Letter: Stop asking whether Montreal is a ‘French city’?


Letter to the editor

Montreal Gazette, August 2,2013

Is Montreal a French city? This is not the right question.

The media should stop asking Montreal mayoral candidates “Is Montreal a French city?” The question is imprecise and allows the candidates to skate around the issue. Their pat answer is some formulation of: “Montreal is a French city. But bilingualism is a great asset to Montreal.”

What’s wrong with the question?

First, Montreal is not a “French city.” It is a Quebec city (or a Canadian city, or a North American city). France abandoned its former colony long ago. Yes, I’m being pedantic, but my goal is a clear question.

A more precise question would be “Is Montreal a French-speaking city.” But even this could be interpreted as a question related to census data.

What reporters really want to know is the candidate’s position on municipal services. The question they should be asking is: “Ought the municipal government of Montreal provide bilingual services to residents, without them having to ask for it.”

The question, asked in this way, leaves no room for misinterpretation. It’s not about identity or demographics, but about public policy, which is the business of elected leaders.

This is the question the media should be asking the Montreal mayoral candidates.

And voters should pay close attention to their answers.

Darryl Levine


© Copyright (c) The Montreal Gazette


In my opinion:

Darryl Levine makes an excellent point. The fact is Montreal is not a French city having shed its colonial past hundreds of years ago. Another fact is that census figures show that Montreal is a very bilingual, indeed multilingual city – far from being uniquely a French-speaking city.

However, should residents of this multilingual city be entitled to receive services in one of two official languages? The answer is perfectly clear to anyone unshackled by Quebec political doublespeak.

Human Rights Walkway Ceremony

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Human Rights Walkway Ceremony held on Canada Day in Cote Saint-Luc

I was very proud to co-chair the July 1 Côte Saint-Luc Human Rights Walkway ceremony with Councillor Mike Cohen. Following a Canadian Citizenship ceremony and preceding the kickoff of Canada Day celebrations at Pierre Elliott Trudeau Park, we honoured those who spoke out and fought for Jews oppressed in the former Soviet Union, Syria, Ethiopia and elsewhere.

Mike and I had very personal experiences in this area.  He served as the national director of communications for Canadian Jewish Congress from 1988 to 1999. Canadian Jews, and those in Montreal very specifically, had played a critical and influential role in allowing the ‘prisoners of zion” to leave the former USSR. Mike and I participated in the emotional Simchat Torah rallies where thousands congregated in Phillips Square (“Turn Phillips Square into Red Square” was our catch phrase). Together we marched to the Soviet Consulate. Leading the way were a group of Dynamic Women calling themselves the Group of 35 and a polished speaker and advocate in Martin Penn. Marty was employed by the CJC for many years as the staff person for the Soviet Jewry dossier. He would ultimately leave that post and go to rabbinical school, remaining very much involved in the movement.

By the late 1980s, the Soviet-Jewish protest movement had achieved far more than its founders had expected. The large majority of Soviet Jews applying to emigrate were being permitted to do so, and inside the Soviet Union, for the first time since the Communist revolution of 1917, a yeshiva was established. In early 1990, more than ten thousand were leaving Russia monthly. On several occasions I was in Israel on Federation CJA missions where we went to Ben Gurion Airport to welcome the new Israelis as they stepped off the plane.  In the mid 90s I flew from the Ukraine to Israel with new immigrants, an exciting and memorable experience.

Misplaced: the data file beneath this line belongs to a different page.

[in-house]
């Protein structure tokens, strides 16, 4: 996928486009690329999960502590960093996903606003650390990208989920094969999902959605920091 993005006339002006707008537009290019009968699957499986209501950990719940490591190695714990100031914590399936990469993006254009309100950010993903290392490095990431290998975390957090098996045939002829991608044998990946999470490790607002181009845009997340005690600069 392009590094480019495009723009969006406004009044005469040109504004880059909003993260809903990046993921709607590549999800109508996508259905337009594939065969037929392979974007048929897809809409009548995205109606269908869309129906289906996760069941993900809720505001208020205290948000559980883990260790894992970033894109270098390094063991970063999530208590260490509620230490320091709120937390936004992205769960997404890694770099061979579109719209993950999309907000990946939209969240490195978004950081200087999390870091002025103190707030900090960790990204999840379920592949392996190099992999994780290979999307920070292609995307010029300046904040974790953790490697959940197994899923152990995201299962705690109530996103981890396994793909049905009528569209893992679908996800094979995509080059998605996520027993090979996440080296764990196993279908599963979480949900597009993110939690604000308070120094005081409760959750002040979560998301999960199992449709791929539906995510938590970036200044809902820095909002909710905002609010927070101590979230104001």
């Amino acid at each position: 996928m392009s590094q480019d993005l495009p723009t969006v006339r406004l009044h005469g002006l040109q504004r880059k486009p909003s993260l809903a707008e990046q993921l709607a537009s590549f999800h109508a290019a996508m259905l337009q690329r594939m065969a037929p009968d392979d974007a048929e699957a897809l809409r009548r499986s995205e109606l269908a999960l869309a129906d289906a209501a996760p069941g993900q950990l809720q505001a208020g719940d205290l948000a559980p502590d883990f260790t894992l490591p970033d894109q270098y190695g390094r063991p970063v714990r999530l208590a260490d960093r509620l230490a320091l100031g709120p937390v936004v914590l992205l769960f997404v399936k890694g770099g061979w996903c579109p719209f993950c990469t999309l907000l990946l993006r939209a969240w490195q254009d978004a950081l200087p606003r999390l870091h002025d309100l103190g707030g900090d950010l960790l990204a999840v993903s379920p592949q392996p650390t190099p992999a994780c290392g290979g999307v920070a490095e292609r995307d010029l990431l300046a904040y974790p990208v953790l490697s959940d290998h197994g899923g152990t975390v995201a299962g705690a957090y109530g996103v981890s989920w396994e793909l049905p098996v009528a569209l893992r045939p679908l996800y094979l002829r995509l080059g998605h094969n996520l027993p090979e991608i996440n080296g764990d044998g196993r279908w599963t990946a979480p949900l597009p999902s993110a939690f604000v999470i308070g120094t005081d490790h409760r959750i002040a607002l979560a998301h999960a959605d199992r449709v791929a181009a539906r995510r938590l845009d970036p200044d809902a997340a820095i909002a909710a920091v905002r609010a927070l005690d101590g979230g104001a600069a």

Co-chairs Mike Cohen and Glenn J. Nashen unveil the Human Rights Walkway plaque in the presence of Mayor Housefather and members of City Council, MNA Laurence Bergman, Senator Leo Housakos, Citizen Court Judge Marcel Tremblay, former Mayor Bernard Lang and Hampstead Mayor Bill Steinberg

We owe a lot to individuals like Martin Penn, who sadly suffered a debilitating stroke more than a decade ago. He lost his greatest gift – the ability to speak. Unfortunately Marty was unable to be with us on Canada Day.

In addition to Soviet Jewry, we are focusing on two other movements – Ethiopian and Syrian Jewry. Mike and I were very much occupied with these dossiers as well. I served as co-chair of the Jews in Arab Lands committee and the Syrian Jewry Task Force at Canadian Jewish Congress.

The story of Ethiopian Jews is an interesting one and local lawyer Stan Cytrynbaum was a hero on that front. He was present for the ceremony on July 1. As for Syrian Jewry, Toronto’s Judy Feld Carr was nothing short of a miracle worker and has been one of my heros since I met her and served as her local chairman in Quebec region.  Judy is a Montreal-born, former music teacher, and grandmother of 10 and was responsible for the rescue of 3,228 Jews from Syria over 28 years.  Steven Spielberg out to produce an extraordinary movie on this incredible woman.

Darryl Levine, Cote Saint-Luc director of public affairs and communications has produced a 20-minute mini-documentary called “Human Rights Activists for Oppressed Jews in Foreign Lands.” The video features interviews with Irwin Cotler and Stan Cytrynbaum. Professor Cotler, who today is the Member of Parliament for Mount Royal, discusses his involvement, including serving as the legal counsel for political prisoners in the Soviet Union. Stan provides a personal account of how the first learned about Ethiopian Jews and later helped create a movement in Canada to draw attention to their plight and advocate for their rescue. The video is available at CoteSaintLuc.org.